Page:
Administration officials expect to begin putting shelter-seekers onto a waitlist in the coming days, once the system reaches the declared capacity of about 7,500 families. As of Thursday, the system had 7,404 families enrolled, according to state data.
Healey administration officials said in court this week that they project the number of families in shelters could grow to 13,471 by June, assuming capacity continued to increase to meet demand. If the state kept the caseload around 7,500 families for the rest of the fiscal year, it would still need $210 million more than the $325 million in the annual state budget line item to fulfill shelter costs, officials said.
When Healey took office in January, there were about 3,800 families in the emergency assistance shelter system. By early August, when Healey issued an emergency declaration, the system housed about 5,500 families. On Oct. 16, when the governor said the state would soon no longer be able to guarantee placement, the caseload totaled nearly 7,000.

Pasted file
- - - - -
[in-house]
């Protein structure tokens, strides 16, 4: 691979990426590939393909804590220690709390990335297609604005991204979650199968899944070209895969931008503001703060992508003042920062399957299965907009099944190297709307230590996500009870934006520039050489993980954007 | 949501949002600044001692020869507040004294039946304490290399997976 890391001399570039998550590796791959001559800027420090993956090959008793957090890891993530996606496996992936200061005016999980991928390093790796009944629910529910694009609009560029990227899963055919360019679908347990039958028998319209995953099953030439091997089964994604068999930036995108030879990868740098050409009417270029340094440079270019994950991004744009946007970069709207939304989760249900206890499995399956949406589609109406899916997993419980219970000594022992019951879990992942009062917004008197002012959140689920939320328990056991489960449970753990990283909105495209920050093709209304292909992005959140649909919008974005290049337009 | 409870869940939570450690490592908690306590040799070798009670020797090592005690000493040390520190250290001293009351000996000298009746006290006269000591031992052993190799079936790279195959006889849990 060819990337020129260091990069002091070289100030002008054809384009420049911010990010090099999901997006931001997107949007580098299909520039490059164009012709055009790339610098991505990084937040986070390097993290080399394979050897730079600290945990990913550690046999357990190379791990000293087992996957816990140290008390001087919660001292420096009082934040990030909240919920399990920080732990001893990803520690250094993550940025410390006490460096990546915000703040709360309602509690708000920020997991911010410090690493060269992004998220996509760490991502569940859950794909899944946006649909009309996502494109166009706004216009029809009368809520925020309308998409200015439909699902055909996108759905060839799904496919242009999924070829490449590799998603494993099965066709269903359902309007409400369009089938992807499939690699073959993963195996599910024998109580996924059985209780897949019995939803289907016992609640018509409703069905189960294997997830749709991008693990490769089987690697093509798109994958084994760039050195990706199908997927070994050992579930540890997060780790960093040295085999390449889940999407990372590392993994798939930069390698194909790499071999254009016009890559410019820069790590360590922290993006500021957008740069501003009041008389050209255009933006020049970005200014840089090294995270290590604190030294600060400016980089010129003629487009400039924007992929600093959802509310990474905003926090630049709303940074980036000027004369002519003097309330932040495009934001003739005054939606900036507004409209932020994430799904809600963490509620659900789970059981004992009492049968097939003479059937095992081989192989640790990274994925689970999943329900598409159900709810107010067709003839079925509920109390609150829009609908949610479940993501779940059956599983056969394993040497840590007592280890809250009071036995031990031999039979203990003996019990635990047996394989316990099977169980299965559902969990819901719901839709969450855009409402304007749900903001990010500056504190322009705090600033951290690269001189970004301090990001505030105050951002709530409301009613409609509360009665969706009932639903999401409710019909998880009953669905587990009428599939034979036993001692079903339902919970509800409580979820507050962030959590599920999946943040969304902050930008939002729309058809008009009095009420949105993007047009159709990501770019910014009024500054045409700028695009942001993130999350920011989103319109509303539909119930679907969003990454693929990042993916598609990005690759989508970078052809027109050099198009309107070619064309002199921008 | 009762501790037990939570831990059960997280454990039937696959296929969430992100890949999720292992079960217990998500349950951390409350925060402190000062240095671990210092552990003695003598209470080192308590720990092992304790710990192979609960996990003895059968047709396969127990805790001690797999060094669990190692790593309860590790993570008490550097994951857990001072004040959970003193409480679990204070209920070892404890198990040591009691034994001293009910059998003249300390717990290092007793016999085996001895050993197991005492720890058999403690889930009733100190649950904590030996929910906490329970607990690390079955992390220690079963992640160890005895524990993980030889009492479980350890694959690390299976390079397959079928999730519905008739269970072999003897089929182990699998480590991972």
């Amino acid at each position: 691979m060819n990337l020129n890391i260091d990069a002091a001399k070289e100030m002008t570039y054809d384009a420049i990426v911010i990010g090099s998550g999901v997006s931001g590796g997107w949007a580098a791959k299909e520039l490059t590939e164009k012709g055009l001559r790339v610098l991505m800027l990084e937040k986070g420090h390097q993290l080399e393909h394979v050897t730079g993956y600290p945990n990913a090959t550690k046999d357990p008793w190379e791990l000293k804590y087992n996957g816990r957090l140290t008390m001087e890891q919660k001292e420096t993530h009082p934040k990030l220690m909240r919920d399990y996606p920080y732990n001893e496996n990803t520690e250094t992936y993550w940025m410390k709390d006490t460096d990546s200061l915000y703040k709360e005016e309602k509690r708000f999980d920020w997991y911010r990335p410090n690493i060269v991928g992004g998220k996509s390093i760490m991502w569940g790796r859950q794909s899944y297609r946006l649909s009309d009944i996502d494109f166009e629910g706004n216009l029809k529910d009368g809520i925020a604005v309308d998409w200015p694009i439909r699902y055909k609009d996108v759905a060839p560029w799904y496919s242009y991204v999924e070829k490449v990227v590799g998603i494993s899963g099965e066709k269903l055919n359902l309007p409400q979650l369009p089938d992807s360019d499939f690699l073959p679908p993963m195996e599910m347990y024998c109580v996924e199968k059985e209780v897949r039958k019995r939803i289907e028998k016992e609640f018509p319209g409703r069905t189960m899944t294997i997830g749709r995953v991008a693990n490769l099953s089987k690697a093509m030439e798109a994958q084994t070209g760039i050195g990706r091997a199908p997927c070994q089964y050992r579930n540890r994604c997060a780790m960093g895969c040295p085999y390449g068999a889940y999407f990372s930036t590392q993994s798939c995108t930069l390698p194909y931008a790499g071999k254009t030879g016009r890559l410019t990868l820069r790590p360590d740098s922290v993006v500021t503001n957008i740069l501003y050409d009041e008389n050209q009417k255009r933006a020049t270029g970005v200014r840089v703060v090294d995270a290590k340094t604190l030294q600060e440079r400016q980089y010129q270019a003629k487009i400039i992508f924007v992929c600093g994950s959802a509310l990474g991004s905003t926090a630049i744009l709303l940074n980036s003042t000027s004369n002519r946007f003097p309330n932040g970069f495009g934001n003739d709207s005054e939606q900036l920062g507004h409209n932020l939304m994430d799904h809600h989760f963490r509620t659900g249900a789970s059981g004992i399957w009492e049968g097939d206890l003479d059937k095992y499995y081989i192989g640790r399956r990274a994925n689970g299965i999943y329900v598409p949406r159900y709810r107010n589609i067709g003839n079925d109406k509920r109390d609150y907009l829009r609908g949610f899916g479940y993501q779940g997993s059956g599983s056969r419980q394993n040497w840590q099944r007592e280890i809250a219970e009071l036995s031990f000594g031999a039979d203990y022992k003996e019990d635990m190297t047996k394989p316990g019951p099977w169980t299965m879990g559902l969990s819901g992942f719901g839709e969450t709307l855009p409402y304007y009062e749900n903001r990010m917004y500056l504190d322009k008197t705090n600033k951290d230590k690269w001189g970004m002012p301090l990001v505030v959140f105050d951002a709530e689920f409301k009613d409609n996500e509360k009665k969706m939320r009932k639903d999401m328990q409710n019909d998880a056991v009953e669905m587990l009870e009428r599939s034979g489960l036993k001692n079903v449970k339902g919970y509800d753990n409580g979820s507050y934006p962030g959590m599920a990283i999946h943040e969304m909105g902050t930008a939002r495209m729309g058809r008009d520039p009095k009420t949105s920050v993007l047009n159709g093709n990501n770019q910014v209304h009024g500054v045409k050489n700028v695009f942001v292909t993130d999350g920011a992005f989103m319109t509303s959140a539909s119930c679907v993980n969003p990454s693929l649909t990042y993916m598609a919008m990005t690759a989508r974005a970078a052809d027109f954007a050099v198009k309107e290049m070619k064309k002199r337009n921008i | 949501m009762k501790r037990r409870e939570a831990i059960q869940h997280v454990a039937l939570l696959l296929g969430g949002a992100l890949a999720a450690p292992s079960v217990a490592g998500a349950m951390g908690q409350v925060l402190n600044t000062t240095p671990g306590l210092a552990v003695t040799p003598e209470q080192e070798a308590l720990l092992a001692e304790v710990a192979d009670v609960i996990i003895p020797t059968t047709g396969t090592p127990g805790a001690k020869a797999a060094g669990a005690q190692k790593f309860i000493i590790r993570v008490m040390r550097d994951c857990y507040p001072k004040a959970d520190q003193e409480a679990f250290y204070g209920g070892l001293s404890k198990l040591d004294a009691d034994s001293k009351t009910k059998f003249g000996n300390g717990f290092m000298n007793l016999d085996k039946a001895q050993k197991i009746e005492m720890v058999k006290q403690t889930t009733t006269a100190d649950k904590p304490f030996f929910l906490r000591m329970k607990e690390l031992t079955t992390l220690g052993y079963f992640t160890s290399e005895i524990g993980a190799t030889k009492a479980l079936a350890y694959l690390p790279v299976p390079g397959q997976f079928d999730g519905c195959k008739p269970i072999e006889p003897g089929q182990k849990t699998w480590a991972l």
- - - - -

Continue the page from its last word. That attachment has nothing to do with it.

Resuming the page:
“It’s because of those numbers, exponential, in a system that was not constructed to withstand and handle those kinds of numbers,” Healey said after an unrelated event Thursday. “We’ll continue to provide information about what the numbers are as we try to manage things, but we have been clear about what we think the limits are with respect to actual infrastructure and physical facility space, the availability of service providers, and the dollars that it takes to fund these efforts.”